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Samsung Shows Bendable Phone Screen

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Dr. Stephen Woo, Samsung Electronics President, Device Solutions Business speaks during a keynote address at the 2013 International CES at The Venetian on January 9, 2013 in Las Vegas, Nevada. CES, the world's largest annual consumer technology trade show, runs through January 11 and is expected to feature 3,100 exhibitors showing off their latest products and services to about 150,000 attendees. (Photo by Justin Sullivan/Getty Images)

Dr. Stephen Woo, Samsung Electronics President, Device Solutions Business speaks during a keynote address at the 2013 International CES at The Venetian on January 9, 2013 in Las Vegas, Nevada. (Photo by Justin Sullivan/Getty Images)

LAS VEGAS (AP) — By showing off a phone with a flexible screen, Samsung is hinting at a day when we might fold up our large phone or tablet screens as if they were maps.

The Korean electronics company provided a glimpse of such a device at a keynote speech Wednesday at the International CES gadget show in Las Vegas. It’s an annual showcase of the latest TVs, computers and other consumer-electronic devices.

WHAT IT IS: Brian Berkeley, head of Samsung Electronics Co.’s display lab in San Jose, Calif., demonstrated a phone that consists of a matchbox-sized hard enclosure, with a paper-thin, flexible color screen attached to one end. The screen doesn’t appear flexible enough to fold in half like a piece of paper, but it could bend into a tube.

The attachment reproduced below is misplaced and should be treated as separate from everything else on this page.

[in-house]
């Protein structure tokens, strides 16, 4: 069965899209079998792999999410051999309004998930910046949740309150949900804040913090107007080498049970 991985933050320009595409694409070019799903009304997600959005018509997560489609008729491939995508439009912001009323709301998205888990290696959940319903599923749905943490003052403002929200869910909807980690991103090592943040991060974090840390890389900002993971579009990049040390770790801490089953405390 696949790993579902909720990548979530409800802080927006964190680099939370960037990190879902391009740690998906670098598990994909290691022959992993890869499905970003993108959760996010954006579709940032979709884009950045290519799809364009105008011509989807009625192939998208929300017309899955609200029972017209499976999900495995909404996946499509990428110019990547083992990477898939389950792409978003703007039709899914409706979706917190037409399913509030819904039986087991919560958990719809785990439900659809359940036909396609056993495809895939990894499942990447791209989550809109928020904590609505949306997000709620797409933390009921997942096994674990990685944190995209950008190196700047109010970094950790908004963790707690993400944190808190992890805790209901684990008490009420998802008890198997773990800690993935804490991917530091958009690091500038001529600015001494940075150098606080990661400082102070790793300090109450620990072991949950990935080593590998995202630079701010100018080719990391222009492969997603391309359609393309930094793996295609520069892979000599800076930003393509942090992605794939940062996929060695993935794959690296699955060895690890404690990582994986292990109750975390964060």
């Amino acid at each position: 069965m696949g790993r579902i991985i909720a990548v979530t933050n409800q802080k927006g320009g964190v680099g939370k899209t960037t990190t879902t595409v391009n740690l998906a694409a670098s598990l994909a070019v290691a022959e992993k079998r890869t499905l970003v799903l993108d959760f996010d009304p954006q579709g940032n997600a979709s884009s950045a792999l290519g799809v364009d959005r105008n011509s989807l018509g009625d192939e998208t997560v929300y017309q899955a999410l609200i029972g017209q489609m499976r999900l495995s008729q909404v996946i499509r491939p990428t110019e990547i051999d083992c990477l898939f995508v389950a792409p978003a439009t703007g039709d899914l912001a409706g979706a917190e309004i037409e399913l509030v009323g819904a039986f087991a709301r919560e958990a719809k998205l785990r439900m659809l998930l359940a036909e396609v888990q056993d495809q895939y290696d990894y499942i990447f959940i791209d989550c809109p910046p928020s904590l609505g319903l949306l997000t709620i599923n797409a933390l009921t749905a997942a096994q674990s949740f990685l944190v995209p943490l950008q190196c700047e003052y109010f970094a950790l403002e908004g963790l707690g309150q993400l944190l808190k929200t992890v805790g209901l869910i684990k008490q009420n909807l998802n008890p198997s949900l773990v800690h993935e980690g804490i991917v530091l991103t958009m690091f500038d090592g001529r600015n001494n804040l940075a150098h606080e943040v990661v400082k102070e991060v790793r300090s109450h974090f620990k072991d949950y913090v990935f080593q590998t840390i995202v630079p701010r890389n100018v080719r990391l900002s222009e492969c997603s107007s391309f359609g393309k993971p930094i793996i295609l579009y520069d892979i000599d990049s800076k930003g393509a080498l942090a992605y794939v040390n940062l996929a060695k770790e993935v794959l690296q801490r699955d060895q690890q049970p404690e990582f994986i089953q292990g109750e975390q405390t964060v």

The company also showed a video of a future concept, with a phone-sized device that opens up like a book, revealing a tablet-sized screen inside.

HOW IT WORKS: The screen uses organic light-emitting diodes, or OLEDs. Only a thin layer of these chemicals is needed to produce a bright, colorful screen. They’re used in many Samsung phones already, though with glass screens. For the bendable phone, Samsung laid the chemicals over thin plastic instead of glass. That’s a trick you can’t pull off with liquid crystals in standard displays.

WHY YOU’D WANT IT: You could pack a bigger screen in your pocket. In a more conventional application, Berkeley demonstrated a phone with a display that’s rigid, but bent around the edges of the device, so it can show incoming messages even with a cover over the main screen. In short, OLEDs free designers to make gadgets with curved screens.

WHY IT MIGHT NOT WORK: It’s tough to use a touch screen if it bends away from your finger. Flexible OLED screens have been demonstrated for years, but the OLED chemicals are extremely sensitive to oxygen, so they need to be completely sealed off from the air. Volume production of flexible displays that remain airtight has so far stumped engineers. Samsung’s screens aren’t yet flexible enough to fold, just bend.

AVAILABILITY: Samsung didn’t say anything about when flexible displays might be commercialized.

“The concept of the flexible screen has been around for some time, but it finally looks as if Samsung is really going to deliver on that technology,” said Stephen Bell, an analyst with Keystone Global.

(© Copyright 2013 The Associated Press. All Rights Reserved. This material may not be published, broadcast, rewritten or redistributed.)

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